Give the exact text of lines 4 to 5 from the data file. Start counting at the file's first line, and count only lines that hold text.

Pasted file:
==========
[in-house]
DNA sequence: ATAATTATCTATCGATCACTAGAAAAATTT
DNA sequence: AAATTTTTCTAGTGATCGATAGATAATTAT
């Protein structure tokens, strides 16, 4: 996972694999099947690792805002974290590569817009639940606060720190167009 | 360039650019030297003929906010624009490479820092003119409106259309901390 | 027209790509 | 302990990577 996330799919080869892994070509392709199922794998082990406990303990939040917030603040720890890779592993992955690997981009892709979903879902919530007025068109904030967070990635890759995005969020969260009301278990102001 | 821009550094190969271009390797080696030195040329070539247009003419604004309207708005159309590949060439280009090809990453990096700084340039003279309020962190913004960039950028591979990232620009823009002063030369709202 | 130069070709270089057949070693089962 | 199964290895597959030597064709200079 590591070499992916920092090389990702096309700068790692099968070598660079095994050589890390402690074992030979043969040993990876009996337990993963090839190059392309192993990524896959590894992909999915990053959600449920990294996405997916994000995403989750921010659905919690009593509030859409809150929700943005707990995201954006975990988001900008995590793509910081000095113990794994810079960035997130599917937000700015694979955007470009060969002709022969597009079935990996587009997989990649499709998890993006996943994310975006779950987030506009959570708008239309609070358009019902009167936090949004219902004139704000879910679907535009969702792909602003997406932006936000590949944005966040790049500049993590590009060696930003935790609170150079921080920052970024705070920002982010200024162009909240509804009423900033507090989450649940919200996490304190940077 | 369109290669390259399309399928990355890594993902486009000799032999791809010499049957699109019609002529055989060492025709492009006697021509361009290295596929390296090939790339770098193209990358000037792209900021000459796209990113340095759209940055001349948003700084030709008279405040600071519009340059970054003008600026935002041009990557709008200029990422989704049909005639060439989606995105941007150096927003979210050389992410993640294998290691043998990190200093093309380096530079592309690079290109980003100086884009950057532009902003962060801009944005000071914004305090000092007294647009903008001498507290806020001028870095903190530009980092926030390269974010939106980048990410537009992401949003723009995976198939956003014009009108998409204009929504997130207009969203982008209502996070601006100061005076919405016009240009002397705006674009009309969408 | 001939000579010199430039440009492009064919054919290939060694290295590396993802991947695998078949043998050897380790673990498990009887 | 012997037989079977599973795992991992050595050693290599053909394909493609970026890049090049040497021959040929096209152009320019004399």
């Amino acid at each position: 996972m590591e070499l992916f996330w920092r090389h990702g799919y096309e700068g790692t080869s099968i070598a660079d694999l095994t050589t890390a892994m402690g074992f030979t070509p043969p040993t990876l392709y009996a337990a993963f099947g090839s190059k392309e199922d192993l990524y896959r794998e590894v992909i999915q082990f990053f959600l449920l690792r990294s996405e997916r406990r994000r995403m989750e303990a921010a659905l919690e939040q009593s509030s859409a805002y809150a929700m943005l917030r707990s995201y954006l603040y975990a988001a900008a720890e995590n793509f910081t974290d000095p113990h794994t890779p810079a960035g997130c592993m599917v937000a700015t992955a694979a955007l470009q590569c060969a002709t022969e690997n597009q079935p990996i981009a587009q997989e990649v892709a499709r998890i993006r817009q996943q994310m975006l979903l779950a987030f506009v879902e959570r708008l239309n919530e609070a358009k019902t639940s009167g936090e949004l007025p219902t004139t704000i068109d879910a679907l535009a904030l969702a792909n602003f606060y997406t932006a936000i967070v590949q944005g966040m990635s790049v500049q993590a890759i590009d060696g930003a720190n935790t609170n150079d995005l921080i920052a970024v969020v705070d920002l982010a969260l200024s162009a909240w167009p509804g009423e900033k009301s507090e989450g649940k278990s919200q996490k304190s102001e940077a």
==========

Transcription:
């Protein structure tokens, strides 16, 4: 996972694999099947690792805002974290590569817009639940606060720190167009 | 360039650019030297003929906010624009490479820092003119409106259309901390 | 027209790509 | 302990990577 996330799919080869892994070509392709199922794998082990406990303990939040917030603040720890890779592993992955690997981009892709979903879902919530007025068109904030967070990635890759995005969020969260009301278990102001 | 821009550094190969271009390797080696030195040329070539247009003419604004309207708005159309590949060439280009090809990453990096700084340039003279309020962190913004960039950028591979990232620009823009002063030369709202 | 130069070709270089057949070693089962 | 199964290895597959030597064709200079 590591070499992916920092090389990702096309700068790692099968070598660079095994050589890390402690074992030979043969040993990876009996337990993963090839190059392309192993990524896959590894992909999915990053959600449920990294996405997916994000995403989750921010659905919690009593509030859409809150929700943005707990995201954006975990988001900008995590793509910081000095113990794994810079960035997130599917937000700015694979955007470009060969002709022969597009079935990996587009997989990649499709998890993006996943994310975006779950987030506009959570708008239309609070358009019902009167936090949004219902004139704000879910679907535009969702792909602003997406932006936000590949944005966040790049500049993590590009060696930003935790609170150079921080920052970024705070920002982010200024162009909240509804009423900033507090989450649940919200996490304190940077 | 369109290669390259399309399928990355890594993902486009000799032999791809010499049957699109019609002529055989060492025709492009006697021509361009290295596929390296090939790339770098193209990358000037792209900021000459796209990113340095759209940055001349948003700084030709008279405040600071519009340059970054003008600026935002041009990557709008200029990422989704049909005639060439989606995105941007150096927003979210050389992410993640294998290691043998990190200093093309380096530079592309690079290109980003100086884009950057532009902003962060801009944005000071914004305090000092007294647009903008001498507290806020001028870095903190530009980092926030390269974010939106980048990410537009992401949003723009995976198939956003014009009108998409204009929504997130207009969203982008209502996070601006100061005076919405016009240009002397705006674009009309969408 | 001939000579010199430039440009492009064919054919290939060694290295590396993802991947695998078949043998050897380790673990498990009887 | 012997037989079977599973795992991992050595050693290599053909394909493609970026890049090049040497021959040929096209152009320019004399």
């Amino acid at each position: 996972m590591e070499l992916f996330w920092r090389h990702g799919y096309e700068g790692t080869s099968i070598a660079d694999l095994t050589t890390a892994m402690g074992f030979t070509p043969p040993t990876l392709y009996a337990a993963f099947g090839s190059k392309e199922d192993l990524y896959r794998e590894v992909i999915q082990f990053f959600l449920l690792r990294s996405e997916r406990r994000r995403m989750e303990a921010a659905l919690e939040q009593s509030s859409a805002y809150a929700m943005l917030r707990s995201y954006l603040y975990a988001a900008a720890e995590n793509f910081t974290d000095p113990h794994t890779p810079a960035g997130c592993m599917v937000a700015t992955a694979a955007l470009q590569c060969a002709t022969e690997n597009q079935p990996i981009a587009q997989e990649v892709a499709r998890i993006r817009q996943q994310m975006l979903l779950a987030f506009v879902e959570r708008l239309n919530e609070a358009k019902t639940s009167g936090e949004l007025p219902t004139t704000i068109d879910a679907l535009a904030l969702a792909n602003f606060y997406t932006a936000i967070v590949q944005g966040m990635s790049v500049q993590a890759i590009d060696g930003a720190n935790t609170n150079d995005l921080i920052a970024v969020v705070d920002l982010a969260l200024s162009a909240w167009p509804g009423e900033k009301s507090e989450g649940k278990s919200q996490k304190s102001e940077a």